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Fetal alcohol spectrum disorder (FASD) refers to several conditions all caused by prenatal alcohol exposure (PAE). PAE may cause difficulties with sensory processing. These difficulties suggest thalamocortical axons (TCAs), which carry sensory information to cortical processing areas, may be impacted by PAE. TCAs fail to reach the cortex in cases of PAE, indicating that PAE may target TCA migration. TCAs are guided during their migration from the thalamus to the cortex partly by different types of cells, including a cell population called corridor cells. Corridor cells guide TCAs through the medial ganglionic eminence (MGE), a region of the developing brain which is otherwise non-permissive to TCAs. We hypothesize that PAE widens the corridor region of the MGE, which would prevent corridor cells from properly guiding TCAs. We are developing an in situ hybridization protocol using digoxigenin-labeled Ebf1 riboprobes to visualize corridor cells and determine whether corridor cell distribution is impacted by PAE. To model PAE, we injected pregnant Swiss Webster dams with 20% ethanol from embryonic days (E) 7.5 to 13.5. On E13.5, embryos were removed via C-section, embedded in paraffin, and sectioned at 5 microns in the sagittal orientation. In the future, we hope to expand this protocol to coronal sections. Following in situ hybridization, we will measure the dimensions of the corridor to quantify effects of PAE. We will also analyze sex differences in corridor width. A wider corridor in alcohol-exposed embryos may alter TCA migration, potentially leading to sensory deficits in FASD.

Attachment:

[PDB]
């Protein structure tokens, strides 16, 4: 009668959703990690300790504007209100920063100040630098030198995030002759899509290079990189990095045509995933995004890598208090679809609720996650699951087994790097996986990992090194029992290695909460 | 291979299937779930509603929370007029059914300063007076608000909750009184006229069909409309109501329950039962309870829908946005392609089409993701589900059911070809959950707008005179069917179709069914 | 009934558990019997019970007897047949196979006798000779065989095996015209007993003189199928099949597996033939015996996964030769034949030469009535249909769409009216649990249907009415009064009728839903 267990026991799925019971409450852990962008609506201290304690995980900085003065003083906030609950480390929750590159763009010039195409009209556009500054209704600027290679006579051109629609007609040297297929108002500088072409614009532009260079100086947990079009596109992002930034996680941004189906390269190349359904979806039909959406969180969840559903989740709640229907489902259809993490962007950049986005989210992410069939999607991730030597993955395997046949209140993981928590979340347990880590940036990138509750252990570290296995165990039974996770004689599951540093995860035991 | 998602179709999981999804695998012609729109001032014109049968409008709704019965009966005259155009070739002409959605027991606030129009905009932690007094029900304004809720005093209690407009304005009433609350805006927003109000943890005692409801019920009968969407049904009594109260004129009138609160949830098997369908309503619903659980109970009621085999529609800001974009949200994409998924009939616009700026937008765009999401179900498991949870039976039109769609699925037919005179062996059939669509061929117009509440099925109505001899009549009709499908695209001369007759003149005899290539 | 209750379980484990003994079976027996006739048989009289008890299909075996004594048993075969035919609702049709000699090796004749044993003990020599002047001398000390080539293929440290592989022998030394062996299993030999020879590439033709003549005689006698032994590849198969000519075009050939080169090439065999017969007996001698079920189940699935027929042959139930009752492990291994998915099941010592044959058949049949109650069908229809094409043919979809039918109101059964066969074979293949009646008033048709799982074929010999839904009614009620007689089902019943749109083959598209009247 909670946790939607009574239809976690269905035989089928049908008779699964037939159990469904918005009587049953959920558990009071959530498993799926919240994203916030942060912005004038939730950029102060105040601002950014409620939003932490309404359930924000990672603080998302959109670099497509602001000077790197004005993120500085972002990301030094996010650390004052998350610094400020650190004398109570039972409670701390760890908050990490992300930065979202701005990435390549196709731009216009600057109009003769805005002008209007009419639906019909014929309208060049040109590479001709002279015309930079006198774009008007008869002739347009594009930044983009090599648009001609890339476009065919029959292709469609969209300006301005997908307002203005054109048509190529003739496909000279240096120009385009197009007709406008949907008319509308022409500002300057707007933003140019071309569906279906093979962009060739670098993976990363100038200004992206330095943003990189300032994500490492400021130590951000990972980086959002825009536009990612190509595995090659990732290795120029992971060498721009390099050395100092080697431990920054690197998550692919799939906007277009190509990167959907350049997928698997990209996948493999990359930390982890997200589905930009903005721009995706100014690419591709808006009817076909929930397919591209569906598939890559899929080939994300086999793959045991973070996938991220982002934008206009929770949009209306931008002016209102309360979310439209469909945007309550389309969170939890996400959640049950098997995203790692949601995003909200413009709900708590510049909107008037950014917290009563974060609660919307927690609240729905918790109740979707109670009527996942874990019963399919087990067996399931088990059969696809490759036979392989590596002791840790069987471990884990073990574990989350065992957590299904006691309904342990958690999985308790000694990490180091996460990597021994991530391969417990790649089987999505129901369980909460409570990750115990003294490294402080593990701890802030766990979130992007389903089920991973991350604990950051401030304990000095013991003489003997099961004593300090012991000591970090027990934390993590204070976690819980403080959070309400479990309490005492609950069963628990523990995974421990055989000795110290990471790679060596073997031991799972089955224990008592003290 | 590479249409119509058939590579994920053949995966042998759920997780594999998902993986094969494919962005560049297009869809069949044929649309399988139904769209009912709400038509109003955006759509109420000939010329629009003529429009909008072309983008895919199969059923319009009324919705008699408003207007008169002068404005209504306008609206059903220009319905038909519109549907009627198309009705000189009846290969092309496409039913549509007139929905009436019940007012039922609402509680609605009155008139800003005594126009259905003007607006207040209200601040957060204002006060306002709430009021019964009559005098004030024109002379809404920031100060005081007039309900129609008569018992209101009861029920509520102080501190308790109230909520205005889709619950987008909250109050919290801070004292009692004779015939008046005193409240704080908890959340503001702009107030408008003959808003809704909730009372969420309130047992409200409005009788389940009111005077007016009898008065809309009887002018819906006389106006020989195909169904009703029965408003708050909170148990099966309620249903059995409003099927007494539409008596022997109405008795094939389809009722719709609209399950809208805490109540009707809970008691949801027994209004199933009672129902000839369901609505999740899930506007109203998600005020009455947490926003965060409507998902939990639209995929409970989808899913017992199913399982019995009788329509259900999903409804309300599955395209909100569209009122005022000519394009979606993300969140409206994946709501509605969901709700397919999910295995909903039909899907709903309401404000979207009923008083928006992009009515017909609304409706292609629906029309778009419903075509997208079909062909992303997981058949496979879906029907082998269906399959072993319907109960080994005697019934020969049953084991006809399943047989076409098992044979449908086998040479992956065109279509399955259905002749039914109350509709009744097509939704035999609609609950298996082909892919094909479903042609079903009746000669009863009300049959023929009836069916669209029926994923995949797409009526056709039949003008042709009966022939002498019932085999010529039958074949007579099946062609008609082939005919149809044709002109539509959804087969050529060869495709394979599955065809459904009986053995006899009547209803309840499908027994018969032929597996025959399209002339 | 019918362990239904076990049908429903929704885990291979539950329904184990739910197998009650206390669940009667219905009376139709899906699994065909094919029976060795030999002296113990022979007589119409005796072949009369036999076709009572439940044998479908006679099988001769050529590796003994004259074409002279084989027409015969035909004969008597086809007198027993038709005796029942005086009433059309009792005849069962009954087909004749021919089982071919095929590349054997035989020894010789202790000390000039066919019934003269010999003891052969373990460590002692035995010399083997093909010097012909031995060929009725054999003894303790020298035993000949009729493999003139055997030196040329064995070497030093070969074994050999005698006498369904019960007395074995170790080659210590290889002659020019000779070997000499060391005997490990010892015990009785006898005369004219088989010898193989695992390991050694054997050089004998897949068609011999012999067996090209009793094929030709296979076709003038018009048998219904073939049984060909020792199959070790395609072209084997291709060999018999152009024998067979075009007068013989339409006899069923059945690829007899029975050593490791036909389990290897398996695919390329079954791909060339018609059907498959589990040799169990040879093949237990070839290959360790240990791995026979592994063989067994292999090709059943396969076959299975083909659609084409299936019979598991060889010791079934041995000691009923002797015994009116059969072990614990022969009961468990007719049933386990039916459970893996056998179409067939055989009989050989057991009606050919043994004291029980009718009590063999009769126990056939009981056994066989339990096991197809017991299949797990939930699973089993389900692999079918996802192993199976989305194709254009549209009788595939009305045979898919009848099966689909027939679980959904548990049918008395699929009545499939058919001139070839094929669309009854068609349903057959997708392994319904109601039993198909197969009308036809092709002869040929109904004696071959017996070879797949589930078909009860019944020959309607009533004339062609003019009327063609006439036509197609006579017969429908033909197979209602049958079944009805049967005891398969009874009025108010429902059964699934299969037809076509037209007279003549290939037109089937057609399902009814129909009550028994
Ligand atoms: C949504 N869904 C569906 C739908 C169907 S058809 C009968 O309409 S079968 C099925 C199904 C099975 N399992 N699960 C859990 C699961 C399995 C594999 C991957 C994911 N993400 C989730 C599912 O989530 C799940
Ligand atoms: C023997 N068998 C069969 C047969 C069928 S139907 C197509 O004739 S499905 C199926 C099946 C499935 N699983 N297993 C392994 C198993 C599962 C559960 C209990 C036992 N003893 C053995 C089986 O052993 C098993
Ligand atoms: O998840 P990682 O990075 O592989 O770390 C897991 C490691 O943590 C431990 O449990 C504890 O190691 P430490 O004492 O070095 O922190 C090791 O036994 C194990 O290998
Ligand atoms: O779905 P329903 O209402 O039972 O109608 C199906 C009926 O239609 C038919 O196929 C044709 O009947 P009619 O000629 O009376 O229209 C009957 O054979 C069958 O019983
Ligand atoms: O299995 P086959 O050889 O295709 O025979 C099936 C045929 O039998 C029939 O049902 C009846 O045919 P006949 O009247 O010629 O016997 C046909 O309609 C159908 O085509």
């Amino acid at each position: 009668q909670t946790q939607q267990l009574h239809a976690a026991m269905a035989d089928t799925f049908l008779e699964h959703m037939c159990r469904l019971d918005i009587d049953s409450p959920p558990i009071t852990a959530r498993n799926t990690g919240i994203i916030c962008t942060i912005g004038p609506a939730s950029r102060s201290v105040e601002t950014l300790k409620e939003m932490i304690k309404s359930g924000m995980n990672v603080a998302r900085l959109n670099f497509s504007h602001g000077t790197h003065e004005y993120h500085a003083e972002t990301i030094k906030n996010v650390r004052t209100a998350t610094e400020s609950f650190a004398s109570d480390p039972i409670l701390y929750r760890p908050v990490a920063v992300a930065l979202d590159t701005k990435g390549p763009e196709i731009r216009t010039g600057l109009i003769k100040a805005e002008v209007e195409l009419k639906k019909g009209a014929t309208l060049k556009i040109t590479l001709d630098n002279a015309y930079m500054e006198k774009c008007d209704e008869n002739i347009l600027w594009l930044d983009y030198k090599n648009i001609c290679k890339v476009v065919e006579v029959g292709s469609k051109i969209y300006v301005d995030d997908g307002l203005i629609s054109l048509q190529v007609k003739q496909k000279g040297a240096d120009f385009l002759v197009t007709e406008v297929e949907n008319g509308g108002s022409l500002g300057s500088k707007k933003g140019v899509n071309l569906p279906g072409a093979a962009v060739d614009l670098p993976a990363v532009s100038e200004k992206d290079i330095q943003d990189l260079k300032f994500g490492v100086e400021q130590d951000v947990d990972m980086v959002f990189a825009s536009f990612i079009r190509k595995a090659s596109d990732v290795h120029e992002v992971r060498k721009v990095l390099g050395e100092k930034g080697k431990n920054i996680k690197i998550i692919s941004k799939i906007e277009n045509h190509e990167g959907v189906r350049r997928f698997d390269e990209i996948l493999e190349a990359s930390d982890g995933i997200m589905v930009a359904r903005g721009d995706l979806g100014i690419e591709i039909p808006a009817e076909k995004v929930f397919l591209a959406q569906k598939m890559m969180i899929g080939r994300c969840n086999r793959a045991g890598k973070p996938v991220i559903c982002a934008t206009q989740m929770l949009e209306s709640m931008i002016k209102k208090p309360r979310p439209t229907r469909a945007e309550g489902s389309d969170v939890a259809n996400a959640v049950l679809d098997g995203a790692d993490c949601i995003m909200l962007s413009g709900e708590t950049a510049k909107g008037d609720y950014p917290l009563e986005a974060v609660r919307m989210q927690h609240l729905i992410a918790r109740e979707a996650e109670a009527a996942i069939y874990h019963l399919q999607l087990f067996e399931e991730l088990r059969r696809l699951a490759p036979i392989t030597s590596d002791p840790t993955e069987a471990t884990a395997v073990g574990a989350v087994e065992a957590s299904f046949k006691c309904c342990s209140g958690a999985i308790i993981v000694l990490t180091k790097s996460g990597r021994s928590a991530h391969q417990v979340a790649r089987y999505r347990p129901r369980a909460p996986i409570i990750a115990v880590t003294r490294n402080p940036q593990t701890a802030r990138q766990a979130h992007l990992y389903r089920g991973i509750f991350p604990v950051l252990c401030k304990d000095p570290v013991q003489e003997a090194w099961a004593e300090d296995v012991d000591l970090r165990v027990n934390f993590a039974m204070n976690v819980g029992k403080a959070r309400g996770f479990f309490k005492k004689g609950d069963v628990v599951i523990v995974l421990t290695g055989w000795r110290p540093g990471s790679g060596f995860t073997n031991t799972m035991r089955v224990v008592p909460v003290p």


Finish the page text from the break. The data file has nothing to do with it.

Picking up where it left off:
Sicher, Avery, "An In Situ Hybridization Protocol to Determine Effects of Prenatal Alcohol on Corridor Cell Distribution" (2019). Neuroscience Summer Fellows. 13.